Schwarzenegger on abortion, gays, environment
(CNN) -- For the first time since he announced his intention to replace California Gov. Gray Davis in the upcoming recall election, actor Arnold Schwarzenegger Wednesday explained his views on a variety of topics including abortion, homosexuality, and the environment.
Sounding more like a Democrat than a Republican, the GOP candidate said in a radio interview that he is pro-choice but does not support what critics call "partial-birth" abortions, and said he agrees with parental notification for underage girls seeking abortions, unless there is abuse or other problems in the girl's family.
In a rapid-fire series of questions by radio talk show host Sean Hannity on the nationally syndicated Sean Hannity Show, Schwarzenegger, on the phone from California, said he does not support gay marriage, but does approve of some kind of domestic partnership.
"I think that gay marriage is something that should be between a man and a woman," he said, a misstatement in a rush to keep up with the staccato-like delivery of the questions.
He also supports the Brady Bill, which tightened gun control measures.
"I would also like to close the loophole of the gun shows," Schwarzenegger said, referring to the fact that people can buy weapons at such exhibitions without a background check.
Delving into issues closer to the hearts of Californians, the candidate said he does not support giving driver's licenses to illegal aliens, but he said the issue of offering them other services is not so clear.
"That is an issue with the federal government because the governor has nothing, [not] really much power over those things," Schwarzenegger said.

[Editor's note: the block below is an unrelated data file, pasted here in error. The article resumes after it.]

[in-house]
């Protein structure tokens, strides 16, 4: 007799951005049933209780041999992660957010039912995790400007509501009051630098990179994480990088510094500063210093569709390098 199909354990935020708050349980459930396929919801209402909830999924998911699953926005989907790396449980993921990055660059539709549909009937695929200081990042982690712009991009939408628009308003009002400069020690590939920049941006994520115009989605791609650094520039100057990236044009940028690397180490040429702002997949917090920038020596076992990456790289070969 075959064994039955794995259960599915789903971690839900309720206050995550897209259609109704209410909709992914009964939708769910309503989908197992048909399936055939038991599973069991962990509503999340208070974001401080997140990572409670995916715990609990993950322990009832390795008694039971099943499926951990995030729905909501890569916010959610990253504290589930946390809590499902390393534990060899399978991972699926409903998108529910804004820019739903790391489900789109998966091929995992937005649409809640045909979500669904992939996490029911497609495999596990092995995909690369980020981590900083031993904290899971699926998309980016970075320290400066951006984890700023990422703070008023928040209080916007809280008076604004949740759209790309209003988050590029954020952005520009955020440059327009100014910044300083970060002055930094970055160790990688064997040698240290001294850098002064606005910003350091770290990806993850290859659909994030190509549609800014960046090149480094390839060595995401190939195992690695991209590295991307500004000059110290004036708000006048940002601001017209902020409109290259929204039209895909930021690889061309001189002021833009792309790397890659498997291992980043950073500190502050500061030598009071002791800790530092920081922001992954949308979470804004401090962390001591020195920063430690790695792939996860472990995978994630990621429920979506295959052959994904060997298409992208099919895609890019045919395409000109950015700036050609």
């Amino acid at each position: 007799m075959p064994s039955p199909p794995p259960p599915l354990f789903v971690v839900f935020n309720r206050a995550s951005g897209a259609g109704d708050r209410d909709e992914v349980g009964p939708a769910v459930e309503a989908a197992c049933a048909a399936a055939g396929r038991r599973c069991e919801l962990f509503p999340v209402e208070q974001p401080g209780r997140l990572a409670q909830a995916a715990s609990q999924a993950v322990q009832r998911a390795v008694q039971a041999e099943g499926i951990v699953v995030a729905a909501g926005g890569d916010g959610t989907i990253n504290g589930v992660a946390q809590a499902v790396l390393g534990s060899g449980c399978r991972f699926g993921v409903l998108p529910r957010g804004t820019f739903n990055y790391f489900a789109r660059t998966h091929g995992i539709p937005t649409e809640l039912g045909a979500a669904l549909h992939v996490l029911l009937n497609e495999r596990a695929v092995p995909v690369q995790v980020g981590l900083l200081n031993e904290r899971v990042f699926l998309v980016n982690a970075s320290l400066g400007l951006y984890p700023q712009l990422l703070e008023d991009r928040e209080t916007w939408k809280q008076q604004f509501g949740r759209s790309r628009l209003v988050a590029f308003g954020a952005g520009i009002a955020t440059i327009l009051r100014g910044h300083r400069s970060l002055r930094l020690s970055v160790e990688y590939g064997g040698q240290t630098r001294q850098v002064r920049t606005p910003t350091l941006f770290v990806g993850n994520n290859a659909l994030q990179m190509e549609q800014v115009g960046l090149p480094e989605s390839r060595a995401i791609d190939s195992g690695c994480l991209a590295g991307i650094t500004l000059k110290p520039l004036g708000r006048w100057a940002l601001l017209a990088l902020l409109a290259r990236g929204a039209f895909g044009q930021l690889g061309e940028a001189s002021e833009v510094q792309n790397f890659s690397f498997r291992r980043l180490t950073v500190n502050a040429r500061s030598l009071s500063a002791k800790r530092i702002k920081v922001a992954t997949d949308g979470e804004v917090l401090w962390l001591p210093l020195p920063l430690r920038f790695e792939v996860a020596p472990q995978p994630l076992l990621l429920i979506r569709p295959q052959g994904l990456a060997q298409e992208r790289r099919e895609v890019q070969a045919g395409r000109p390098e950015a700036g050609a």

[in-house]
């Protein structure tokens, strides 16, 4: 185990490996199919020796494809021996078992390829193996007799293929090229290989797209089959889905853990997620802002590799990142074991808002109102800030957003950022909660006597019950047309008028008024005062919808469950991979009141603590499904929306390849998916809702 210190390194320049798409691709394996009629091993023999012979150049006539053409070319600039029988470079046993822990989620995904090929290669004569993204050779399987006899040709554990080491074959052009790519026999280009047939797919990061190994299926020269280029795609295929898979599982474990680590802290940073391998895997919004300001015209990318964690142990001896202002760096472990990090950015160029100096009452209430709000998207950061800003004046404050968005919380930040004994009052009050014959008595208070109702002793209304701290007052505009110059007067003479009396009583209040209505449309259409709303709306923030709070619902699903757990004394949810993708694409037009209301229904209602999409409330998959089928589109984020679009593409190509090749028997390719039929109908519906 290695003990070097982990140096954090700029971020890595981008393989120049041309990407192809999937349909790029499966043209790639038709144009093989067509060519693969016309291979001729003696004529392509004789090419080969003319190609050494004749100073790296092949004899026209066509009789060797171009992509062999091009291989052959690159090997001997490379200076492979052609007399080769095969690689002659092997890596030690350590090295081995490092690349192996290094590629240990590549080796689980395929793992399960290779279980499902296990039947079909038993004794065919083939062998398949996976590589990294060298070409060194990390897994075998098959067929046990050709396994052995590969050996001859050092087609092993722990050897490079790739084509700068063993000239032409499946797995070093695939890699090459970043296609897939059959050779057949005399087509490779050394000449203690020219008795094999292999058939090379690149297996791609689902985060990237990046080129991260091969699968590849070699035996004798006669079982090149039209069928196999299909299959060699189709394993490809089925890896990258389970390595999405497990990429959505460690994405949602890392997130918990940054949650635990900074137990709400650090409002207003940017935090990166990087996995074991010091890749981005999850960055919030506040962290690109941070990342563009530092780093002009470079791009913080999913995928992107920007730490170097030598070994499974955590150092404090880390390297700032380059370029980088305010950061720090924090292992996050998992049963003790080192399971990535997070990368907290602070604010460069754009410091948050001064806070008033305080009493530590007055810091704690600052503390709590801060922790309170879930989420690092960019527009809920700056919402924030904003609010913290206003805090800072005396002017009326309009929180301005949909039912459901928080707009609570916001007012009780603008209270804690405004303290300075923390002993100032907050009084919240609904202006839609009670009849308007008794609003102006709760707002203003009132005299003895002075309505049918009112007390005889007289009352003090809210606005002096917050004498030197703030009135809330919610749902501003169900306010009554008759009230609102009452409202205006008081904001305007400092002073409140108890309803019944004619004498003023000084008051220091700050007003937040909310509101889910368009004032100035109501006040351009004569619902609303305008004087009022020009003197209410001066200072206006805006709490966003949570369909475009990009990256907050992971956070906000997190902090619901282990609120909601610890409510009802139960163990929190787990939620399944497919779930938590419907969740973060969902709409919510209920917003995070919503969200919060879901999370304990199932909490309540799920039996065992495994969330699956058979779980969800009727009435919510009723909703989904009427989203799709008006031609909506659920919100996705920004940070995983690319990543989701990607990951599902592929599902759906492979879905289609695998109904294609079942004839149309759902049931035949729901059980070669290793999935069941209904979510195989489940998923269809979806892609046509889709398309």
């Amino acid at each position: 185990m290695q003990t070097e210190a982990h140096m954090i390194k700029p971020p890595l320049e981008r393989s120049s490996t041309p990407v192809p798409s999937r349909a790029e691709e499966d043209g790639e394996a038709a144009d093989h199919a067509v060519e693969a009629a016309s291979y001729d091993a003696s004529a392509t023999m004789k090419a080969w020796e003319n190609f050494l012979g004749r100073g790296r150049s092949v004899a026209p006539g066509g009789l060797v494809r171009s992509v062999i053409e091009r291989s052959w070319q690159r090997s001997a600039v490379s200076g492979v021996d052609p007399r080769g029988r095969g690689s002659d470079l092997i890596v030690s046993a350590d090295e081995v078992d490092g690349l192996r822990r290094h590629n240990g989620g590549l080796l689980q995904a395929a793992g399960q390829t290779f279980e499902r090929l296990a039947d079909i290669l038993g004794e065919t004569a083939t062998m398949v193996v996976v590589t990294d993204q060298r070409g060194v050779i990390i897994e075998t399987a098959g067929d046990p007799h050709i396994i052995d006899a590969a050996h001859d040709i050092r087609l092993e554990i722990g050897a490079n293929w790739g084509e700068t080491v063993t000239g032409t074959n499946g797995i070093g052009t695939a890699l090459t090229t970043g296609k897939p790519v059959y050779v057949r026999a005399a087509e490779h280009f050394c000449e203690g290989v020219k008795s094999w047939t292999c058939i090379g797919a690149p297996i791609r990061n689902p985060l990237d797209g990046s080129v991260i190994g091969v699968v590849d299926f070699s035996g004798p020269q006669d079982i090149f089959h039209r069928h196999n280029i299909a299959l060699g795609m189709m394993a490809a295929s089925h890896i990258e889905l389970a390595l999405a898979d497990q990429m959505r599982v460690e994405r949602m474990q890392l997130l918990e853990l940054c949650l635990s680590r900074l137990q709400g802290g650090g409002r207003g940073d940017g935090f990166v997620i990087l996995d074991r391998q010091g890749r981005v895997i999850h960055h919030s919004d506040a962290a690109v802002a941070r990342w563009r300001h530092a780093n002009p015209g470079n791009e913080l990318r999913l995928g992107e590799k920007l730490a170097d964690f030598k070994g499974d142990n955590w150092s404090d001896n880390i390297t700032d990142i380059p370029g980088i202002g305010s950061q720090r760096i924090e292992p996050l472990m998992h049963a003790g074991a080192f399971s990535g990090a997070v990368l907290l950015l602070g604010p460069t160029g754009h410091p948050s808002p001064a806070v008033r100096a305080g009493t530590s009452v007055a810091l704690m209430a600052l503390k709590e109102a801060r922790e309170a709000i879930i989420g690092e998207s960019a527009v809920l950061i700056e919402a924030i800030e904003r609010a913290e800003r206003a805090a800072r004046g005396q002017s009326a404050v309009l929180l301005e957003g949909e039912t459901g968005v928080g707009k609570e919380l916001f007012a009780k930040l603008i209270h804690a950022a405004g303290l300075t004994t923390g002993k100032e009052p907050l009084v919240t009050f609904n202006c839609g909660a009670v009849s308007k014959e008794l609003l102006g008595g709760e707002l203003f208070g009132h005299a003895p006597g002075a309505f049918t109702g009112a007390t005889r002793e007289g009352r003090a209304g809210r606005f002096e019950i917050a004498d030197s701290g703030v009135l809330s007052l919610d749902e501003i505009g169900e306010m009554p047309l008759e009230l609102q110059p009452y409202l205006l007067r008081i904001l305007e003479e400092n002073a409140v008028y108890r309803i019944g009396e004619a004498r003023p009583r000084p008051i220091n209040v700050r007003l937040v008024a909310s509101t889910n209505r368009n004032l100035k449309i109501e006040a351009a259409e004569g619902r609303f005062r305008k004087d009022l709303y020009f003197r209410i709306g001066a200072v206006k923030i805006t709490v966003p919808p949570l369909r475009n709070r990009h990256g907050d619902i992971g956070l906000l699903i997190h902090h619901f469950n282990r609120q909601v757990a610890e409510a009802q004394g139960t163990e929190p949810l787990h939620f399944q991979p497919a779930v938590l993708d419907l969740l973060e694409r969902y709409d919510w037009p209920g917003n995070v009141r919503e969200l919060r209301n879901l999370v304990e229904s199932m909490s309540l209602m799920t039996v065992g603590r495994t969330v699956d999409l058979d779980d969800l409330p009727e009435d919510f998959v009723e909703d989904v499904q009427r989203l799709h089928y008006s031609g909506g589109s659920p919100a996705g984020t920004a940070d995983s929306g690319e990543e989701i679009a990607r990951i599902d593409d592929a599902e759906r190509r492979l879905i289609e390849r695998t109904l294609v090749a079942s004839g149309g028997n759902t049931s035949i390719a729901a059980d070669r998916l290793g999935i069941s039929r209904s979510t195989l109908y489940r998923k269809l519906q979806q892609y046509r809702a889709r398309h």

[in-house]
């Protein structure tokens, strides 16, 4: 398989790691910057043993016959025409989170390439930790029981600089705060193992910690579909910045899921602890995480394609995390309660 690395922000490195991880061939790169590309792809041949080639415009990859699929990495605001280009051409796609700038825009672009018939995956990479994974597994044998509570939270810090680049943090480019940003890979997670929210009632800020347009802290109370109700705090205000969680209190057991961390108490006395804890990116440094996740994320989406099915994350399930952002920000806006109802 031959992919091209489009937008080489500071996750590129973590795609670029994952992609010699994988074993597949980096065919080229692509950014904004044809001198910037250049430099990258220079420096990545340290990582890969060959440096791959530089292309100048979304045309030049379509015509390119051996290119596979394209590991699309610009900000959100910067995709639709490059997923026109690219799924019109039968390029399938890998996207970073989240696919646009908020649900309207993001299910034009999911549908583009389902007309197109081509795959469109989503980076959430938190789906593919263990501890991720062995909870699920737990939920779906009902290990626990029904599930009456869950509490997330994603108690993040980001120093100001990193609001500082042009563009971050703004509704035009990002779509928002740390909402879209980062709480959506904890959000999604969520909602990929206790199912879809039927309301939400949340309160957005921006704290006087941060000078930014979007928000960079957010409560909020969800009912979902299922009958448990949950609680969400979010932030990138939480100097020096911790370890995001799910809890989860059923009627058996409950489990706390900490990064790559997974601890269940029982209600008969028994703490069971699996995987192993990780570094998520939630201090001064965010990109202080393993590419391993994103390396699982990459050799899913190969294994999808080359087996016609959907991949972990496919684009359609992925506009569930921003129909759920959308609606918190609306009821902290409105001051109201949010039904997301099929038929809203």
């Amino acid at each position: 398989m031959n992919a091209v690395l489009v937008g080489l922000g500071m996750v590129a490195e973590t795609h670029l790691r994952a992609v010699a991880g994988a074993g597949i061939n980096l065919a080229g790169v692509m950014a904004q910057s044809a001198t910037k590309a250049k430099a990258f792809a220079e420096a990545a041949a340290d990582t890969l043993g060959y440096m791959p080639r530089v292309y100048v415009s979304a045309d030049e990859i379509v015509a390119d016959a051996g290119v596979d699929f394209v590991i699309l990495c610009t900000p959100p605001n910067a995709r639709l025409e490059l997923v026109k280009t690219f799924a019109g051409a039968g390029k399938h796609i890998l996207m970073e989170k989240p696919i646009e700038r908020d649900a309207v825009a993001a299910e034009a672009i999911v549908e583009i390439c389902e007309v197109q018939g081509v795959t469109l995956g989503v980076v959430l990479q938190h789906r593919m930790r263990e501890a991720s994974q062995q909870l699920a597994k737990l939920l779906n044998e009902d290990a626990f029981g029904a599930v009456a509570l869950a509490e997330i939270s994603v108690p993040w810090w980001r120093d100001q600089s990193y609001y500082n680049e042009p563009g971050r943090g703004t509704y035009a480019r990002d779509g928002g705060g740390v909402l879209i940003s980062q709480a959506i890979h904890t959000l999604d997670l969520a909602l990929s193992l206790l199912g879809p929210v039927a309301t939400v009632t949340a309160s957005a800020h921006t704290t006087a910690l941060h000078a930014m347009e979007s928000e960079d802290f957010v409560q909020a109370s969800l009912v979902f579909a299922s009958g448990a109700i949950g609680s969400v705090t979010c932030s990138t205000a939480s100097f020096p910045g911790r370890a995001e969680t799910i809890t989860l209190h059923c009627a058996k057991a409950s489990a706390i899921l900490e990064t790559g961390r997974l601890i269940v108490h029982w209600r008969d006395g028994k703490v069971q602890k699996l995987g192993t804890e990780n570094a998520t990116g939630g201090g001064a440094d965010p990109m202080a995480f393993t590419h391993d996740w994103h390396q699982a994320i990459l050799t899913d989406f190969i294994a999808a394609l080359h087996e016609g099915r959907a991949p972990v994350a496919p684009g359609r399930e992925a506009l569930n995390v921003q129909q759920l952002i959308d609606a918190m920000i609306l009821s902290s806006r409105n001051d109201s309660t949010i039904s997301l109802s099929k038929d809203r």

The actor also said he does not support the legalization of drugs, except for the medicinal use of marijuana; he is in favor of limited school vouchers; and he supports allowing schools to decide whether prayer will be part of their day.
But he came out strongly against allowing oil companies to drill off the coast of California.
"No, absolutely not, I think that we should stop the oil drilling and I think that our state government and federal government should negotiate to buy back the leases," the candidate said.
As for his economic views, Schwarzenegger said he's "fiscally conservative."
"I don't believe in spending. The first thing I would do when I go into Sacramento is put a spending cap on those politicians, because they just can't help themselves, they're addicts, they should go to an addiction place because it's ridiculous to spend money they don't have," he said.
The candidate said he would be willing to take a pledge stating that barring any state emergencies, he would not raise taxes on California residents.
One of Schwarzenegger's top advisers, former Secretary of State George Shultz, told CNN Wednesday that tax cuts are a top priority of the Schwarzenegger team, "but we're a long ways from there."
"The first thing we have to do is get the operating budget under control and start getting the debts paid off," Shultz said from Palo Alto, California.
"If you can get the spending under control and you get California's costs under control by reforming the workman's compensation system and other such things, then the California economy starts to move forward, and it starts to generate a lot of revenue with the current tax system," Shultz added.
Of his fellow 134 candidates in the October 7 election, Schwarzenegger only talked about Lt. Gov. Cruz Bustamante, saying the lieutenant governor is the same as incumbent Davis.
"It's the same mold," he said.
Debates among candidates are being organized now, the actor said.